with Miguel Angel Avila, Fine Artist Painter
Conducted by © Rocío Heredia De la Paz. August 2004
us something about yourself, where you grew up, and when you were a little
boy, what did you wish to be?
I grew up in the city of Monterrey, in northeast Mexico. A very large,
modern and industrial city; surrounded by awesome mountains. Right now
I live in Houston, Texas; where I work as an architect during the day
and as a fine artist during most of the evenings, late nights, and all
weekends. To be honest with you I really don't know exactly what I wanted
to be when I was little. I just remember I didn't want to be an engineer
like my father. Don't get me wrong, he is a great person; I just don't
get along with numbers, and his books never had any drawings on them,
just letters. I do remember however, I was fascinated with books and magazines
about different people, far away places and cultures, history and art.
I could spend hours looking at the flags of the world, their designs,
details and colors.
What is your formal
I first went to the University to study International Relations, but it
didn't work out as I expected. On the bright side, that's where I met
the beautiful person who would later become my wife. After that I moved
to Architecture school and graduated with honors. I had a really good
time there by the way.
I understand that you are self taught. How do you feel that not
having a formal art preparation has affected you as an artist?
If you have the love and passion for art, the only thing needed is hard
work; which, if you think about it, is actually a direct consequence of
that love and passion for what you are doing. And not even the best art
school in the world is going to do that for you. That is up to each individual.
I do not consider the fact of not having a formal art training has had
any important effect on me really.
If someone has a gift of art, should they go to art school and
Well, yes… If you can, I think you should. For two reasons; first, it's
obviously a lot easier to have someone there who knows about techniques,
mediums, materials, and so on to share all that, or most of it with you;
rather than what I've been doing for a few years now which is learning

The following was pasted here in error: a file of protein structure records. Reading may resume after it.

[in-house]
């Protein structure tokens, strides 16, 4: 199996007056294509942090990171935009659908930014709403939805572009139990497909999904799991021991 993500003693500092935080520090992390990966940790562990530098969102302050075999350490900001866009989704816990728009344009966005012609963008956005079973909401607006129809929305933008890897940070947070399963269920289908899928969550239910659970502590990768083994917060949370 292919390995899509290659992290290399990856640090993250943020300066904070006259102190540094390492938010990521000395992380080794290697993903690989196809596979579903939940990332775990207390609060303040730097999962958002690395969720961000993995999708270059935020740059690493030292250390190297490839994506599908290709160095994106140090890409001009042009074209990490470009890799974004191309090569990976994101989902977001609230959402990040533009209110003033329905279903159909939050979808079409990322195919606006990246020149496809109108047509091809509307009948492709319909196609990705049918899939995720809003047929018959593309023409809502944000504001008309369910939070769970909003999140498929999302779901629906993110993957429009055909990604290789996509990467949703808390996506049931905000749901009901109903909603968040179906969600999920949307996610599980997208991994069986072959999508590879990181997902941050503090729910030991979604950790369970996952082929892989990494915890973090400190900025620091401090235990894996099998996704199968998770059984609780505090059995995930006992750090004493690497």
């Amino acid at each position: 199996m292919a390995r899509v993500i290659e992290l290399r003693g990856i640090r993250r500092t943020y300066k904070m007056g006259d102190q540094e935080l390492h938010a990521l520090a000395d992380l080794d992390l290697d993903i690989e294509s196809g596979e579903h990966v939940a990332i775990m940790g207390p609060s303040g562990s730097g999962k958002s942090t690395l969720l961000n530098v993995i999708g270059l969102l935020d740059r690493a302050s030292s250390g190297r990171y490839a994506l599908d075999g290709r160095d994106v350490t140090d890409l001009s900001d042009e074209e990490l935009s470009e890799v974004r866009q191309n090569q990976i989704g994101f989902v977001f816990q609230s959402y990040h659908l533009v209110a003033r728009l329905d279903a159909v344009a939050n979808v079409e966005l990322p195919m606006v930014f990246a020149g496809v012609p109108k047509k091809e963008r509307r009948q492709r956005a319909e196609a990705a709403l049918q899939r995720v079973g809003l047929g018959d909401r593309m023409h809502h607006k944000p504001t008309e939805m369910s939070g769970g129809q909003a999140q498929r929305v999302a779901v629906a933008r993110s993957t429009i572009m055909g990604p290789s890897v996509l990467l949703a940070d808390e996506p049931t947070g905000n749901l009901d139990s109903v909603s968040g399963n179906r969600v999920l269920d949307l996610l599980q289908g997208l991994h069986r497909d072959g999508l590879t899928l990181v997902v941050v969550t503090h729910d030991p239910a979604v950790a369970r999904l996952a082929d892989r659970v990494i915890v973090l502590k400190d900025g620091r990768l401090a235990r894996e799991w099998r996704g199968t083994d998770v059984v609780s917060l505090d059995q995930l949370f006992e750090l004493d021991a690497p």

that on my own, asking around…I mean, that is a good thing to do even
if you're having a formal training in art…and I don't regret it, it's
been a lot of fun actually. But I think it would have speed up the process
for me a little bit.
And second, I believe art school is a place where you can make very good
contacts, professors who might know curators for example, or collectors
or dealers; people who might be interested in giving you an opportunity
to create art, willing to support your artwork. I'm not saying that happens
all the time but is a starting point.
What was your first
painting? Do you have a photo of this painting?
I've been drawing since I can remember, but a painting where a brush is
involved… that was about 11 or 12 years ago. It is an oil painting, very
different from what I do nowadays as you can imagine. It depicted a very
traditional landscape. It's at my parent's house in Monterrey; unfortunately
I don't have a photo of it. Actually I thought it was lost, but every
time I visit my folks in Mexico my mother has another of my old paintings
hanging on a wall. Sometimes it surprises me that I don't even remember
painting some of those canvases. I don't know where she finds them but
she keeps making discoveries every so often. Some of them unfinished,
even like that she hangs them. During one of my visits last year I recognized
that painting, it's so funny…you can definitively tell I was learning
to use a brush.
Do you have awards that had an effect on your career?
No, at least not yet. But to be honest with you that is not something
that keeps me awake at night. To have the opportunity to paint, to participate
in exhibitions or to have someone asking me for a painting means a lot
more to me right now.
Are there any specific artists that you admire?
Well if you ask me about contemporary artists… I like the deconstructed
animated figures of Inka Essenhigh; I also like the very simple characters
of Yoshitomo Nara and Kojo Griffin's compositions. I do not think there
is one specific artist that I consider a strong influence on me… But I
do get different ideas and admire different things from the masters: like
Magritte's illusions; Hopper's simplicity; Basquiat's freedom; Ernst's
vision; Mucha's lines; Haring's energy and colors; Kahlo's own reflection;